How Can UK Offshore Wind Industry Find 70,000 New Recruits?

There is an increasing drive to get people into green jobs, but how is the industry working to fill the offshore wind farm skills gap?

As the renewable energy space continues to grow, so does the need for jobs. And for the offshore wind arm of this ever-expanding sector, this could not be more true.

The Offshore Wind Industry Council (OWIC)’s 2023 report calls for 70,000 additional jobs in this space alone between now and 2030. 

With it forecasting that jobs in offshore wind will exceed 100,000 for the first time and a dramatic surge of workers being needed before the end of the decade, the report calls for strategies to be implemented to ensure a skilled and diverse workforce is available to meet the industry’s needs.

What is the green skills gap?

The green skills gap refers to the shortage of workers needed to fill incoming jobs created by the green transition. OWIC data says, to manage the expected offshore wind project pipeline, 10,000 people per year need to be attracted and retained.

“To ensure we can meet existing ambition, it’s essential for us to work across our own industry, adjacent industries and with the next generation to make offshore wind an attractive career choice for people from the widest range of backgrounds and with a whole variety of different skill sets,” said Jane Cooper, Director of Offshore Wind at trade association RenewableUK, highlighting the central role offshore wind plays in delivering green power. 

Jane Cooper, Director of Offshore Wind at RenewableUK

Looking outside the offshore wind sector, there is a gap of around 200,000 workers in the UK green industries, challenging its ability to meet net zero targets. As well as competing with each other for talent, the renewables industry is competing with other sectors for the same highly sought-after skills.

Without an upskilled workforce, there will be no energy transition. The increasing ambitions mean that demand for workers is rising faster in the renewable sector than in other industries, giving the energy sector both an incredible opportunity and a growing challenge.

The growing need for offshore wind jobs

A double-edged sword, a boom in renewables and specifically offshore wind has meant there is a growing need for a green workforce, but finding qualified and skilled workers who meet requirements is something to overcome. 

When on a recruitment drive to hire more than 100 employees in its offshore wind division in 2023, bp SVP of Offshore Wind Matthias Bausenwein openly discussed the need to recruit new talent by a number of means. This is part of bp’s ongoing rapid expansion of its operations in the fast-growing sector of offshore wind, with the hope of doubling its offshore workforce to 800 by 2025.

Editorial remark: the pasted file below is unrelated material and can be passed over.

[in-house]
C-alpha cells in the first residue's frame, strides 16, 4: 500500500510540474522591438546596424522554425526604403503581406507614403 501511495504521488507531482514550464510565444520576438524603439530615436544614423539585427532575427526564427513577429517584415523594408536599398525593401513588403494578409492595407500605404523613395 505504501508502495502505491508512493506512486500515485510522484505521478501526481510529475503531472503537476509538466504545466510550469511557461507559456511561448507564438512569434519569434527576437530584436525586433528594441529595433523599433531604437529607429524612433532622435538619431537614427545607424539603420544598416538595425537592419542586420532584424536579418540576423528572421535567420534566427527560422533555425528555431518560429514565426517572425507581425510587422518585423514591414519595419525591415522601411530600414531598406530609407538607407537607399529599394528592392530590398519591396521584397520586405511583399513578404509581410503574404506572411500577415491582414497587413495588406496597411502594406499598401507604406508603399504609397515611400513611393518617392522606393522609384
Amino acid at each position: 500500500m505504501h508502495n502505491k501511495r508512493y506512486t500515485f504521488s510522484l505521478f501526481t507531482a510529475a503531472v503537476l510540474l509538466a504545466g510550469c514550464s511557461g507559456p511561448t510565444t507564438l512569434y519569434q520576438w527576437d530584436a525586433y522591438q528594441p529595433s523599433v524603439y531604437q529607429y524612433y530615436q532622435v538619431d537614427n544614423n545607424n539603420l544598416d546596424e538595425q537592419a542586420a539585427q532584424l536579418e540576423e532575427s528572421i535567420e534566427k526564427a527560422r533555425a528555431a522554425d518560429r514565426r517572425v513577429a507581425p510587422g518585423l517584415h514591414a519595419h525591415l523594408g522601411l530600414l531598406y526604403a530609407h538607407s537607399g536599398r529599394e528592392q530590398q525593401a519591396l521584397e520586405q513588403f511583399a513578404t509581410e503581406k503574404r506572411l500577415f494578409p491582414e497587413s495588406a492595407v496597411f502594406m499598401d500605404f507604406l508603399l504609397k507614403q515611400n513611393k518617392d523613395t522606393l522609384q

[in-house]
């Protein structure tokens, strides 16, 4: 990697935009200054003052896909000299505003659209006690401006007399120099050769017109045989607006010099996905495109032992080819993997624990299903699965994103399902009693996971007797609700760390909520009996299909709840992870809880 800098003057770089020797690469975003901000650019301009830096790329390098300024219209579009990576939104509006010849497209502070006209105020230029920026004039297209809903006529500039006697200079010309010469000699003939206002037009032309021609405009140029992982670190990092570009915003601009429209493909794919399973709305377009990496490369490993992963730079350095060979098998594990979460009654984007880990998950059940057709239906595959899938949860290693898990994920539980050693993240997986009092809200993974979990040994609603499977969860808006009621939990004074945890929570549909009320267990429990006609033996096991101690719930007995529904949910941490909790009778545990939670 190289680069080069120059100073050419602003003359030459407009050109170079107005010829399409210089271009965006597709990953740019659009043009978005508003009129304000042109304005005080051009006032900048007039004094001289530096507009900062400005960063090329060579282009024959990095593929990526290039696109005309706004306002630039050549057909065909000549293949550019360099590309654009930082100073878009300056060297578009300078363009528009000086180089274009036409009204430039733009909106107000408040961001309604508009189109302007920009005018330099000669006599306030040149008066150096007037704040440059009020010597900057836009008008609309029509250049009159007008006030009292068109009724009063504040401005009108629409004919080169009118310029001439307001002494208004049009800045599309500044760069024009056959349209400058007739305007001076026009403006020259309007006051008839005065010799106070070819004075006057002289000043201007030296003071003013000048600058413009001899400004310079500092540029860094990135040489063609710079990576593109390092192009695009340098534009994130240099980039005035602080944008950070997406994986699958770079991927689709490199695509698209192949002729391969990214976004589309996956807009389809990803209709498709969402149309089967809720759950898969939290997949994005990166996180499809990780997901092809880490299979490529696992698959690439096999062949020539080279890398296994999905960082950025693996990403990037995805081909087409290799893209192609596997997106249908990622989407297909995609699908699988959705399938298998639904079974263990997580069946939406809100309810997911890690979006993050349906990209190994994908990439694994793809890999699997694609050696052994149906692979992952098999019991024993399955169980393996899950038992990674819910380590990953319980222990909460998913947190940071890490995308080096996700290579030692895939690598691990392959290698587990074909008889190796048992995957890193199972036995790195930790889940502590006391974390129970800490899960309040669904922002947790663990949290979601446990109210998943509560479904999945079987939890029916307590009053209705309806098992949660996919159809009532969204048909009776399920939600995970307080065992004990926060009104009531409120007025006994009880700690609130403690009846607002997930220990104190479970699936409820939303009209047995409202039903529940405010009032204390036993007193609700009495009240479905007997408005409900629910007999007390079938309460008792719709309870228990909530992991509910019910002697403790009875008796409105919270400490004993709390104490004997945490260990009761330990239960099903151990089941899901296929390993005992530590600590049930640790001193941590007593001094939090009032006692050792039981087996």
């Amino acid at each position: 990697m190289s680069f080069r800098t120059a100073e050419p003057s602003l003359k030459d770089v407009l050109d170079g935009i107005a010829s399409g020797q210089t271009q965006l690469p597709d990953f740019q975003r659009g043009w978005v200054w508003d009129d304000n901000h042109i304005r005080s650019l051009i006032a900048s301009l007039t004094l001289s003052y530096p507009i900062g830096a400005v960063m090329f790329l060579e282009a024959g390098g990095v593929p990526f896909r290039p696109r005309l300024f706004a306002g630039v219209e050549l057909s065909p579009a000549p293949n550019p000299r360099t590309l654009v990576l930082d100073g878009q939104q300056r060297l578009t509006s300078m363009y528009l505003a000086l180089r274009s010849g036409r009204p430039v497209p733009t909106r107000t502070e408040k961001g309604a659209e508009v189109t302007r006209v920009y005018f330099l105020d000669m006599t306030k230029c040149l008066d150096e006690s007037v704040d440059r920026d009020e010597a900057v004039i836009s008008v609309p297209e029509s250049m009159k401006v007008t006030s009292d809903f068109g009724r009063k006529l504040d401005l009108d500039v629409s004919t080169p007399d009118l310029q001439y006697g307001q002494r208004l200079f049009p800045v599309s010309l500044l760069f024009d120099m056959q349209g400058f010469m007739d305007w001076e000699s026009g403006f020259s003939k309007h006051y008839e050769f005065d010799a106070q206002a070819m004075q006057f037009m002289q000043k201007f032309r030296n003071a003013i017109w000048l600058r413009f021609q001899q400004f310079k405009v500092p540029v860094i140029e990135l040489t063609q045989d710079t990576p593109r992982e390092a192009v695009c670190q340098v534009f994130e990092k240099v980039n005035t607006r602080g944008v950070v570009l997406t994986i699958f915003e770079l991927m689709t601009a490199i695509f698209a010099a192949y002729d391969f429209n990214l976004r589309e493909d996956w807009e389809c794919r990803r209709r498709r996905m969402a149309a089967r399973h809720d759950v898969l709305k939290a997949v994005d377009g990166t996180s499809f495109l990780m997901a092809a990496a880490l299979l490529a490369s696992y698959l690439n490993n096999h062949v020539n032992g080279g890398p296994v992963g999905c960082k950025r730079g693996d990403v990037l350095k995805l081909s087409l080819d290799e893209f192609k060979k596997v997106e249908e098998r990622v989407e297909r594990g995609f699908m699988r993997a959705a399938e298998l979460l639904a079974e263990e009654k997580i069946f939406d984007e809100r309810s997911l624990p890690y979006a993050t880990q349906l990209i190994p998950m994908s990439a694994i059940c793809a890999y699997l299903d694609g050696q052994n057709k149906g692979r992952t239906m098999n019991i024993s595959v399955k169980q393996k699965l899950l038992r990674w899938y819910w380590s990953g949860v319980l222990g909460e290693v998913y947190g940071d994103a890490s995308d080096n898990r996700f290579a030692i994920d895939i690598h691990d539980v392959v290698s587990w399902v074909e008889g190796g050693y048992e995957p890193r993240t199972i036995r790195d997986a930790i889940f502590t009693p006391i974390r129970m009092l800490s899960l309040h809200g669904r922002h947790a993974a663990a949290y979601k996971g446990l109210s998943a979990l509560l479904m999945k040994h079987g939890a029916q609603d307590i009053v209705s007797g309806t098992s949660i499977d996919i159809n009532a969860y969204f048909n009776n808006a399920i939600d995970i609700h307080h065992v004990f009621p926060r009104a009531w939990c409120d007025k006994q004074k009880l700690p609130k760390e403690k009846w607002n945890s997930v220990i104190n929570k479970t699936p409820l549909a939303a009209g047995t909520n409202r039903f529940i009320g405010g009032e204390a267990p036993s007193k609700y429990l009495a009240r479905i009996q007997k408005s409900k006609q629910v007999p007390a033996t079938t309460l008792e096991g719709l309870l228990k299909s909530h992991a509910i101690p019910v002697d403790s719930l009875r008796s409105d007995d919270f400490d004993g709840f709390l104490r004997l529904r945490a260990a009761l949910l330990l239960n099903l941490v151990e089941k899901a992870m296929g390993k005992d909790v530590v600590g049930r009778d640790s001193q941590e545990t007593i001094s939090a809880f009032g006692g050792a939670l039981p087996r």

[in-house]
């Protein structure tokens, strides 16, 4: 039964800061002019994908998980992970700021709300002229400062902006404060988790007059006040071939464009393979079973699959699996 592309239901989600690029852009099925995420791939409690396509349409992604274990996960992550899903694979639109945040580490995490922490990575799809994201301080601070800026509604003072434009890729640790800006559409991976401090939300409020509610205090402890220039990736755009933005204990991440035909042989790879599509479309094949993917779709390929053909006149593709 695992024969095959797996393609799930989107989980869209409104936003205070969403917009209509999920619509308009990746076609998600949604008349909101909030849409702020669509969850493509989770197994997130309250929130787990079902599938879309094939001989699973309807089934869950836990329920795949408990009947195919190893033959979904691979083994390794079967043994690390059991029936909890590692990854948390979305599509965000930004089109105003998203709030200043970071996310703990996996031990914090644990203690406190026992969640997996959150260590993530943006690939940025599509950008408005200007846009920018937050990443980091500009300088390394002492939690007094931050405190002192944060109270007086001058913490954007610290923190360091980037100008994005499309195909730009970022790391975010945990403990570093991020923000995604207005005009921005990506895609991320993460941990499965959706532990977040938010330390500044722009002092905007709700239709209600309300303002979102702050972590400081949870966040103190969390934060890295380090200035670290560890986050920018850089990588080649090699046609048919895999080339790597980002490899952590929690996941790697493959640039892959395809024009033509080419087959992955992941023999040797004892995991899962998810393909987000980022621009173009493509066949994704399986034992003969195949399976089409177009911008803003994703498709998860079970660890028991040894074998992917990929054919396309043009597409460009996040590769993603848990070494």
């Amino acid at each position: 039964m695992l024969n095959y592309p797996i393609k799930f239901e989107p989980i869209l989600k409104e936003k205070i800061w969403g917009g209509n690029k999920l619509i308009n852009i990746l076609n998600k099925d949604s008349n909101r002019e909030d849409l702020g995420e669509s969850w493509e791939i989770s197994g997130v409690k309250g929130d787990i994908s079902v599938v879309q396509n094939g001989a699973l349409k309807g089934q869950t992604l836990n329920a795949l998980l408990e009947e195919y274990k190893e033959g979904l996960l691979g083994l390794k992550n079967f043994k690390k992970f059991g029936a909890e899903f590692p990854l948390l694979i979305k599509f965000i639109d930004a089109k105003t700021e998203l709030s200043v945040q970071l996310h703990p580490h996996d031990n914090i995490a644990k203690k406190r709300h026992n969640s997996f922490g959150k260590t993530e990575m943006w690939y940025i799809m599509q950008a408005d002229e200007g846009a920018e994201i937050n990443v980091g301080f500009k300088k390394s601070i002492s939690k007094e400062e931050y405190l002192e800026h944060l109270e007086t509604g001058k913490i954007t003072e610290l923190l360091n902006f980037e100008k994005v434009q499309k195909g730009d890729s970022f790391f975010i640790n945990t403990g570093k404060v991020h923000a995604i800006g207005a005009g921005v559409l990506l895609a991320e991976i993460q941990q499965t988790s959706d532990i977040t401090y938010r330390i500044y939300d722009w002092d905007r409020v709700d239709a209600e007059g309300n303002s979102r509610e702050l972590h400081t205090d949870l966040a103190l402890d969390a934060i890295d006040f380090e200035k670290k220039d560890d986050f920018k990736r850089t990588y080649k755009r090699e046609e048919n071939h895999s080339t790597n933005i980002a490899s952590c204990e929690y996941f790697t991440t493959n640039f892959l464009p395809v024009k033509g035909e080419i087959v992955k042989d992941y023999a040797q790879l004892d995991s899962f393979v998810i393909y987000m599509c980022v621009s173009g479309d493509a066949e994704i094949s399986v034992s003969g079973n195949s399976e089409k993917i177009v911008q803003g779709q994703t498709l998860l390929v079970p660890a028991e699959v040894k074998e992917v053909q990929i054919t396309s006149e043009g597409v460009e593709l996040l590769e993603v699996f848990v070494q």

Matthias Bausenwein, SVP of Offshore Wind at bp

Speaking to Reuters, he said: “This means bringing a lot of our talent within bp but we will also have to find people from the outside."

This comes as he told the Financial Times: “We want to be a leading developer for offshore wind and add certain projects every year towards 2030 and beyond.”

This is echoed by Sjoerd Meijer, Advisor at the Royal Institute of Engineers (KIVI). Speaking at the Offshore Energy Exhibition & Conference (OEEC) with TenneT’s Head of Offshore Operations Erik Hiensch, he said: “One solution we believe is that craftsmanship should be promoted, appreciated and remunerated. Secondly, we believe in promoting technical professions at primary and secondary schools.

Sjoerd Meijer, Advisor at the Royal Institute of Engineers (KIVI)

“It’s about educating and informing the future workforce, which is the children.”

Richard Sandford, Co-Chair of OWIC, added: “When I moved into offshore wind 15 years ago, I knew I’d found my place in the energy transition. My own journey is testament to how much power generation has changed over the past few decades — but the offshore wind sector needs many more people in the short, medium and long-term to power ahead.

Richard Sandford, Co-Chair of OWIC

“All of us need to work even closer together to develop a bold new strategy that attracts all the skills we need to surge ahead as fast as possible.”

Why is there a talent shortage?

John Barrie, Global Head of Training at Vestas, says, because of the exponential growth of the renewables sector, employers are “entering a period where we have a lot of competition for the same roles”. This, he added, is exacerbated thanks to a “lack of skill and lack of people coming through the education system”.

John Barrie, Global Head of Training at Vestas

He also shines a spotlight on the lack of accessibility and visibility of these kinds of professions. Despite offshore wind operations often existing near urban areas, many aren’t aware of the opportunities out at sea.

“There are large communities of people who never considered themselves to be working 120 metres in the air fixing things,” he added. “From a practical perspective, the size of that opportunity is something we can grasp through working with community colleges.” 

Beth Whittaker, Chief HR Officer at Veolia

Brexit, the pandemic and tax changes for contractors — all situations that happened in quick succession — have also impacted the take up of renewable energy jobs, said Beth Whittaker, Chief HR Officer at Veolia. Calling it a “perfect storm”, she said this, coupled with the UK’s ageing workforce, has affected the labour market.

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